Punditry is a never ending race to distract and influence large audiences with antagonistic points of view put forward by quasi-intellectual iconoclasts. Often derided as irrelevant, the practice is alive and well in the IT space, where it benefits not from the captive audience of cable TV viewers but from the social media bump afforded any incendiary headline.
And so it is with the latest Internet Explorer vulnerability, uncovered less than a month after Microsoft officially cut off support for its ubiquitous operating system, Windows XP. The severity of the threat is such that computers running Internet Explorer versions 6-11 can be hijacked, potentially leaving over a quarter of the planet’s computers in the hands of criminals.
As Microsoft began working on a fix, it recommended a layered approach to securing systems. This past week, the company released a patch that fixed all affected Windows versions, including the venerable Windows XP.
And that’s where the pundits came out of the woodwork, shocked at the company’s apparent lack of backbone in failing to stand its ground after the end of life for its most successful product. To wit, the headlines came hard and fast:
Arstechnica’s Peter Bright wrote a piece called “Microsoft’s decision to patch Windows XP is a mistake” because “there will always be one more emergency.”
PC World’s Mark Hachman chimed in with “Microsoft backs down, will fix Internet Explorer vulnerability.”
But the clear winner in this game of one-upmanship is one Gordon Kelly for Forbes, whose piece entitled “Microsoft Saves Windows XP In An Act Of Utter Stupidity” demonstrates a clear failure to grasp the scale of the issue, contrary to his own assertion:
I can see the good intentions, really I can. I also understand that one of the simple fixes (use Chrome instead of Internet Explorer) doesn’t make for great marketing when a rival supports your platform which you’ve ditched. Damned if you do, damned if you don’t.
No, Gordon. You don’t. This isn’t about good intentions or making workable suggestions. It’s about the responsibility of a global organization to not only support the estimated 300-500 million PCs that are still running XP but to immunize the planet’s information systems against a problem that could rapidly grow to impact everyone.
It’s not about simply supporting the tens of millions of business PCs that are still running the software, but about protecting the users and potential victims of the malicious attacks that will immediately follow infection or system compromise.
This is not about Microsoft’s lack of dignity or shameful retreat. It’s about an organization’s responsibility to the world. As a global organization, Microsoft’s impact has been phenomenal and although the company has made aggressive moves to retain its competitive position in the marketplace, despite many public mistakes and failed products, its successful innovations have always had an impact on our lives.
Its software powers most of the world’s computers and up to half a billion of those are still running XP, including 95 per cent of all ATMs and many important systems like river dams, powerplants, airports, scientific laboratories, military installations and until recently, the International Space Station.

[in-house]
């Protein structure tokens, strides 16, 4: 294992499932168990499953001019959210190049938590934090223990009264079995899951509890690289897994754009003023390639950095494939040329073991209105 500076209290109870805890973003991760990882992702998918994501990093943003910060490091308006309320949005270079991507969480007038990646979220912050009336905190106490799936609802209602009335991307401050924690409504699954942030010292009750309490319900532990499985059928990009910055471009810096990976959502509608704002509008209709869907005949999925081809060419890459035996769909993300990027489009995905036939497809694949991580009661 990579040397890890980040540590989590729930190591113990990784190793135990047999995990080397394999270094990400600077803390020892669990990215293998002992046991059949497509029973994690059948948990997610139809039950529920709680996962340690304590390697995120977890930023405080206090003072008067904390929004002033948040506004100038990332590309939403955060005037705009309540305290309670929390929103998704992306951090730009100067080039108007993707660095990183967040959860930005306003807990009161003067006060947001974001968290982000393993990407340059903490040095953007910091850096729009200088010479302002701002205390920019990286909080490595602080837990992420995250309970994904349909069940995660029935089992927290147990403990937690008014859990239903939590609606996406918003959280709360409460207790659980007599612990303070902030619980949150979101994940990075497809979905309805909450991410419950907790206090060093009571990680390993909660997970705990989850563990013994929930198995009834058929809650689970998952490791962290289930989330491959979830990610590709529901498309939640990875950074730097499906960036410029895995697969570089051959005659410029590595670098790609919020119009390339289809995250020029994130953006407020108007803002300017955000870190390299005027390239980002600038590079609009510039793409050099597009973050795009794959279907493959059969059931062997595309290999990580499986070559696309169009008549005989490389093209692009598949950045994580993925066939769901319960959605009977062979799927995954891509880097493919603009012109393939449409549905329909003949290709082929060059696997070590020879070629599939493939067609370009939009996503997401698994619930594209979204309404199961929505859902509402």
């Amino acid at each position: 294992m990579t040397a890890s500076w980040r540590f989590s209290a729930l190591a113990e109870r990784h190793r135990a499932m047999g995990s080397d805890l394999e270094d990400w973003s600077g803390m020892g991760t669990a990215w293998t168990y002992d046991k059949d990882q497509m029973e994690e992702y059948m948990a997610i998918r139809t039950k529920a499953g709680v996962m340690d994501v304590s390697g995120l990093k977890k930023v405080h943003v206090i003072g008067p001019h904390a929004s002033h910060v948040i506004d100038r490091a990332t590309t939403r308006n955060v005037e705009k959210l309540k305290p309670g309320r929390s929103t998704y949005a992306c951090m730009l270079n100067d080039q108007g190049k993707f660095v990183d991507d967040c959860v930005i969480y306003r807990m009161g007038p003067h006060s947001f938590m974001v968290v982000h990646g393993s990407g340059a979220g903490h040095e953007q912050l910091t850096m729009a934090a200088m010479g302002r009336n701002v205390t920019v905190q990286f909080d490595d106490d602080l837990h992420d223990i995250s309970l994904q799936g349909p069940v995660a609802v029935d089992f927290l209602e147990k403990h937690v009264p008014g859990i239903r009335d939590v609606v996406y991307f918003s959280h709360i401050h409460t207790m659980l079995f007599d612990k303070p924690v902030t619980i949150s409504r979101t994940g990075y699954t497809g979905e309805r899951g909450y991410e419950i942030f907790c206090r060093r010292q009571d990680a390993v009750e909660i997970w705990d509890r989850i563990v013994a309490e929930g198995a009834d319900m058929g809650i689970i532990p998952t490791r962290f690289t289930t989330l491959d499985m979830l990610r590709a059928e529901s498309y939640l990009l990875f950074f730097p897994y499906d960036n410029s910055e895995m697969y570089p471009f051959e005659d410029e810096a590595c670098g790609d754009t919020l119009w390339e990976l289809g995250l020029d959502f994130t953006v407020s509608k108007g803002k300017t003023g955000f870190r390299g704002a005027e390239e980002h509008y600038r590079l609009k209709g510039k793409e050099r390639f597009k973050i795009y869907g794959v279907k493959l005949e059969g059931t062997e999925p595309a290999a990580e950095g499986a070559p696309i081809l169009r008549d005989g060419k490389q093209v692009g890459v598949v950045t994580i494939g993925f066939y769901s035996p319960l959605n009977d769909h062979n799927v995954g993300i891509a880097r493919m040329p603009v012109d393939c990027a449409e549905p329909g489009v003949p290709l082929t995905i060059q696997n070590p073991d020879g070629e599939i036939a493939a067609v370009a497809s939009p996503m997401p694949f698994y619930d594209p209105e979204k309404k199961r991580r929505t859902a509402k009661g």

It’s not just about your grandma’s computer. Although she did pay for her copy of XP and deserves to have a product that is free of major issues, especially ones that could compromise her privacy and personal information.
No, it’s about the bigger picture. Microsoft is more than a service provider. It’s a critical piece of the global infrastructure and we should all applaud them for taking ownership of this issue in everyone’s interest.
And to skeptics and naysayers arguing that this is nothing but a random act of kindness and weak attempt at saving face, we need to put forward the oft-ignored evidence that the technology giant has a long track record of protecting the public even in the absence of accolades.
Despite the short delay in publishing a fix for this latest bug, the company insists on mature processes for its development lifecycle and continues to improve them to more rapidly address issues it can’t possibly predict.
As for the minor and puerile argument that this latest patch will further demotivate business and consumer users of XP from upgrading, the accelerating migratory trends show that this is not the case.
So take a look at the picture and imagine you’re a car dealer who has a relationship with and old client but hasn’t sold them a car in a while (not for a lack of friendly insistence on your part). As they pull out of your dealership and you notice that they have a flat tire, do you:
- a) flag them down and simply pump up their tire before letting them go
- b) go back inside and let them run the risk of an accident that would injure not only them but other motorists and pedestrians as well, because hey… you if you told them once, you told them a thousand times to switch to a safer, more modern vehicle.
I leave it to better writers to use big words like ‘compassion’, and you won’t catch me employing ‘selfless’ or ‘kind’ either, but Microsoft’s decision to patch its aging software is a show of integrity, not flip-flopping. The company wasn’t shamed into ‘backing down’ but it chose to act when it didn’t have to. Such acts deserve more praise and a lot less ridicule from industry professionals who should know better.